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Stained Glass window viewed from inside St. Catherine's Church

April Fools’ Day and Easter Day

April starts with Easter Day. When I was growing up, we had a pinch and a punch for the first day of the month. Only the white rabbit saved you before noon! I never really questioned it and did not welcome the pinch or the punch. Sadly, I could not resist rising above it and I have inflicted the same misery on other poor people. April the first is unique for playing pranks on other people so they become the April fool. Many of us have been victims of being April fools or else our elaborate plans to fool someone have landed us in trouble we had not anticipated. April fools’ day appears in Canterbury Tales, there is a very long tradition. Again, I have no idea why this happens or what it signifies. I hope it is just a bit of fun. There is something about a new month, a new season that is very important and exciting. It marks a new beginning, a fresh start. It allows us to have fresh hope or draw a line under a difficult phase of our lives.

Easter Day starts early in the morning when the women return to the tomb to complete the burial process for Jesus. They come to the tomb to confront death and the scars of execution by crucifixion. They show great courage to return and bear witness to the horror inflicted on Jesus. To their amazement they do not reencounter death, they stumble on emptiness. Everything is there as they left it except the stone has been rolled away, the guards have disappeared and there is no dead body. It must have been both baffling and upsetting. It might have felt like an April fools trick. They are not left alone for long. They meet angels, God’s messengers, who redirect the women from death to life, burial to resurrection and from despair to hope.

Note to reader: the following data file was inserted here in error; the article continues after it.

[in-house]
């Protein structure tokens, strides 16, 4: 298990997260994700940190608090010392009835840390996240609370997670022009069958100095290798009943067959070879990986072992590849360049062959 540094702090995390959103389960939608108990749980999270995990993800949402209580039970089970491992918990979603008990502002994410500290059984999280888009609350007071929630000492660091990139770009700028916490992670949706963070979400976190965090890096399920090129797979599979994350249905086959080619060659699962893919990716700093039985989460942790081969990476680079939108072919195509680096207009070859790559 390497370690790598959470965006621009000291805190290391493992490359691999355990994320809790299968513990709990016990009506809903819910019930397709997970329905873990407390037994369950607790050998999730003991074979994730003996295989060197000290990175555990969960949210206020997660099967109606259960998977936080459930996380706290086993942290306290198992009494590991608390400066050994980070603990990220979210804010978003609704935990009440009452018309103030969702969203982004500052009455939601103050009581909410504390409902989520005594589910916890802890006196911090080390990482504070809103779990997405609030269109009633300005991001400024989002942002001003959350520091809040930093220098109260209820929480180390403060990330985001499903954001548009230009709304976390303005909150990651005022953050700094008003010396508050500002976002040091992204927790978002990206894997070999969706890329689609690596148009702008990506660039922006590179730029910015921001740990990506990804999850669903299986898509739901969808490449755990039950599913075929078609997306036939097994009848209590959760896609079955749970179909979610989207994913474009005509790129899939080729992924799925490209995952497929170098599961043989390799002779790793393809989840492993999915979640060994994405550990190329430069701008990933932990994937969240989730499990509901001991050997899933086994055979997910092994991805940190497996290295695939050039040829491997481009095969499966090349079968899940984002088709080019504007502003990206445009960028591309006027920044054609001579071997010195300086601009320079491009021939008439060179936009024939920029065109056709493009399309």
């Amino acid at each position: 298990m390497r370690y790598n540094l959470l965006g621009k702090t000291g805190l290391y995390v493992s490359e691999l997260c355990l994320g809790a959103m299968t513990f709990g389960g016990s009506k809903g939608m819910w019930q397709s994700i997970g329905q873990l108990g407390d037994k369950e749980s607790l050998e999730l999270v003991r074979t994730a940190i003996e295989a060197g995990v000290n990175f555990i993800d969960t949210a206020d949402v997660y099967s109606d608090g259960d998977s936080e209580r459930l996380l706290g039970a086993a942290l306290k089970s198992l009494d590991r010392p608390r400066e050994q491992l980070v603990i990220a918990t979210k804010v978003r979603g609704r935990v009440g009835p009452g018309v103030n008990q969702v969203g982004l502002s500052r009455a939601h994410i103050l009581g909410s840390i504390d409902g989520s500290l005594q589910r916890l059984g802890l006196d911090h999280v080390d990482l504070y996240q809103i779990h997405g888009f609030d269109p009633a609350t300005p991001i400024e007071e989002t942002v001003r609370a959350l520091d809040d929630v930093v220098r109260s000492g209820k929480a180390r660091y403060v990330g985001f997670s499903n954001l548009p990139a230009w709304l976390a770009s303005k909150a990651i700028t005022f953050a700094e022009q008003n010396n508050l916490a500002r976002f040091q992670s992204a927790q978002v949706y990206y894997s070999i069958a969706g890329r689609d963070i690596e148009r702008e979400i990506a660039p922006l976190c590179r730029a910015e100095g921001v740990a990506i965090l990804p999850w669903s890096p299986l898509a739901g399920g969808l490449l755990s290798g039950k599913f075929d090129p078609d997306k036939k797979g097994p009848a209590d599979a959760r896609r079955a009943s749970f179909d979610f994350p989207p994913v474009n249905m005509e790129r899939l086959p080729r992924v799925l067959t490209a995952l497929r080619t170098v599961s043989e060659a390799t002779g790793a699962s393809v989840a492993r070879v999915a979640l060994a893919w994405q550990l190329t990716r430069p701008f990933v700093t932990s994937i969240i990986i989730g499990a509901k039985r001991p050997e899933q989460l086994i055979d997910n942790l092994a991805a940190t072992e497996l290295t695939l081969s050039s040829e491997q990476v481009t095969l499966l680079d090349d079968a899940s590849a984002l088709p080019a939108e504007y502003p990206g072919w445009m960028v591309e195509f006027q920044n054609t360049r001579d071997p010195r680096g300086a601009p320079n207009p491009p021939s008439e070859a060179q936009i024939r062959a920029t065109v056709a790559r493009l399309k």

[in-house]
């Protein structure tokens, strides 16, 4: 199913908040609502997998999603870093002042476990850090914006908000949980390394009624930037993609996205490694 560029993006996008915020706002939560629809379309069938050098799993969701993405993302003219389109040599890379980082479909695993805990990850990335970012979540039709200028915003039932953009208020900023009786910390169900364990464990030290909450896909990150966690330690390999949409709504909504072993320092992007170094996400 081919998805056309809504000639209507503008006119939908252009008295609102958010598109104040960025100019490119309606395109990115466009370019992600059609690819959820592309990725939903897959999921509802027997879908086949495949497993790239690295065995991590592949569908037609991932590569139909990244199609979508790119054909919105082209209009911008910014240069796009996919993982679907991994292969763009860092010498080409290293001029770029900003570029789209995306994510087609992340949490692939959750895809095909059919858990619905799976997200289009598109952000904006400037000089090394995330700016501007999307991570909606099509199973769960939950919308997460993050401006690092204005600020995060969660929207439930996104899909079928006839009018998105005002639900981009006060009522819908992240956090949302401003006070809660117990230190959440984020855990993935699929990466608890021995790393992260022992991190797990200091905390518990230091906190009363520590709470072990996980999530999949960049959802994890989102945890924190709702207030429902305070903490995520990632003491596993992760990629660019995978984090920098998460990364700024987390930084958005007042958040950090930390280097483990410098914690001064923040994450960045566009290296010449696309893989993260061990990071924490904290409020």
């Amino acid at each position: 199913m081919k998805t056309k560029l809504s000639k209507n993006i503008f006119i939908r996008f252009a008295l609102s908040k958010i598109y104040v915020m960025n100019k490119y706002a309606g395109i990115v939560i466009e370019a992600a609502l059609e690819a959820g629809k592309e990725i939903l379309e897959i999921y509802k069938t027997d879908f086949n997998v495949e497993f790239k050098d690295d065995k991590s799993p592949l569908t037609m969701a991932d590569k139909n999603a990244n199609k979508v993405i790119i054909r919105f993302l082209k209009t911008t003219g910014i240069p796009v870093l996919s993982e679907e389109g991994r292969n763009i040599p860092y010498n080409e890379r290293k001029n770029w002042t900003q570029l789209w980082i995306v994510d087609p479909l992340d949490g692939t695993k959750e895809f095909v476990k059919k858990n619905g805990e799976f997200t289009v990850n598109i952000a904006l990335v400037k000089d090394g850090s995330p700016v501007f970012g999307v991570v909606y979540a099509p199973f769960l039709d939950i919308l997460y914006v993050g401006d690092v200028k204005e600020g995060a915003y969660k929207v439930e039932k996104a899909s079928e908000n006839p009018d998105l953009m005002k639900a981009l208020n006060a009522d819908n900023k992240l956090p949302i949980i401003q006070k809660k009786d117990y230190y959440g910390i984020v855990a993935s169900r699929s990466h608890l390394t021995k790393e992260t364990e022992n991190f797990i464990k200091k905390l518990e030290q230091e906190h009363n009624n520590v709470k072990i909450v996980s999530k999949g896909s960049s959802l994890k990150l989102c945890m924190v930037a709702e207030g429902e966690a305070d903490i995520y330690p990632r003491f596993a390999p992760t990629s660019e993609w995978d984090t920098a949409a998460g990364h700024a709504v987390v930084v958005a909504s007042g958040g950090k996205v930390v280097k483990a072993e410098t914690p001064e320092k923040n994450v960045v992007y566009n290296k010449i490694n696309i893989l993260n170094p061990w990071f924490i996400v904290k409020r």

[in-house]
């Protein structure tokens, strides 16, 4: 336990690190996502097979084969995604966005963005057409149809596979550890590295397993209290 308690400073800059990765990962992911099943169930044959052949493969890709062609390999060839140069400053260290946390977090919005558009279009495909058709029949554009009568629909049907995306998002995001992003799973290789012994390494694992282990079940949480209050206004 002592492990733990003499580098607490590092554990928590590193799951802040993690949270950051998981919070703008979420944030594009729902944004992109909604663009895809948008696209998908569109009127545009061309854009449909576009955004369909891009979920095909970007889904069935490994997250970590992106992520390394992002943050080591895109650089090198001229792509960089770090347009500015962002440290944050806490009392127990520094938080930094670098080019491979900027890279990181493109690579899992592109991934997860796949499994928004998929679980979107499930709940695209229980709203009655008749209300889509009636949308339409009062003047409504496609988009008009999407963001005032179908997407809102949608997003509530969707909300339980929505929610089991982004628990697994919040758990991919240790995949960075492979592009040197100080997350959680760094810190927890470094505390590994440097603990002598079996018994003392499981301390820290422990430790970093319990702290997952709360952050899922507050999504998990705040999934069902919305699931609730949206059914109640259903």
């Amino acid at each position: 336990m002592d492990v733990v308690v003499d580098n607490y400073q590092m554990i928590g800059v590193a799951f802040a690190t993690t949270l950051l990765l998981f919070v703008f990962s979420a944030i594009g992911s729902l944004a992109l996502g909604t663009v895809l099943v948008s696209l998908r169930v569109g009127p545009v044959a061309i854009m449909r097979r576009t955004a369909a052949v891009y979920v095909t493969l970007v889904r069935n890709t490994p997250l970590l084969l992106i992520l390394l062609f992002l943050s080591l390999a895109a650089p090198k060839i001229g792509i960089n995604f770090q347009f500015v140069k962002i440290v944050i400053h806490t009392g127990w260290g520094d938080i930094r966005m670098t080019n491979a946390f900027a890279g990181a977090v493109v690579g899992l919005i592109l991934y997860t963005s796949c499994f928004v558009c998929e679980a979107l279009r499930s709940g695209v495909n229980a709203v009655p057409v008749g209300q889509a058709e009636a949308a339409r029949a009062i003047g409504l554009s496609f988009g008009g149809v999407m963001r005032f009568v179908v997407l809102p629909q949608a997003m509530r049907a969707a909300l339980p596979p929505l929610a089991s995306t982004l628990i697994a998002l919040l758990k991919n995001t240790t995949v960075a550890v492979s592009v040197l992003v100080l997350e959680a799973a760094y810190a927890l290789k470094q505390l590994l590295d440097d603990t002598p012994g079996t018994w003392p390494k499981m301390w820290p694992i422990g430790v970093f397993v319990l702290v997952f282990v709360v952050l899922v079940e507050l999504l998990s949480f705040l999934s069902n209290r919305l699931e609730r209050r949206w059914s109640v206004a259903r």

Easter Sunday presents us with two gifts, that of hope and new life through the resurrection. The hope has always been part of the promise of a relationship with God. The new life through resurrection is a change in the way we view our lives and heaven. Jesus gives both proof of this new life and the grace to receive it. Yet this is outside of our own experience and this makes this new order so much more difficult to believe. It requires faith rather than proof; this is quite a stumbling block for many.

Many people regarded Jesus as foolish for not saving himself. If he was all powerful like God, why go through the pain of betrayal, arrest, humiliation and death? This is not greatness; it is weakness yet, through this weakness, God works to bring greatness. Surely, the foolishness is to think that we know better than God and we continue to be foolish if we ignore what Easter hope brings to all of us.

Comments by email welcome

info@whitestone-devon.org.uk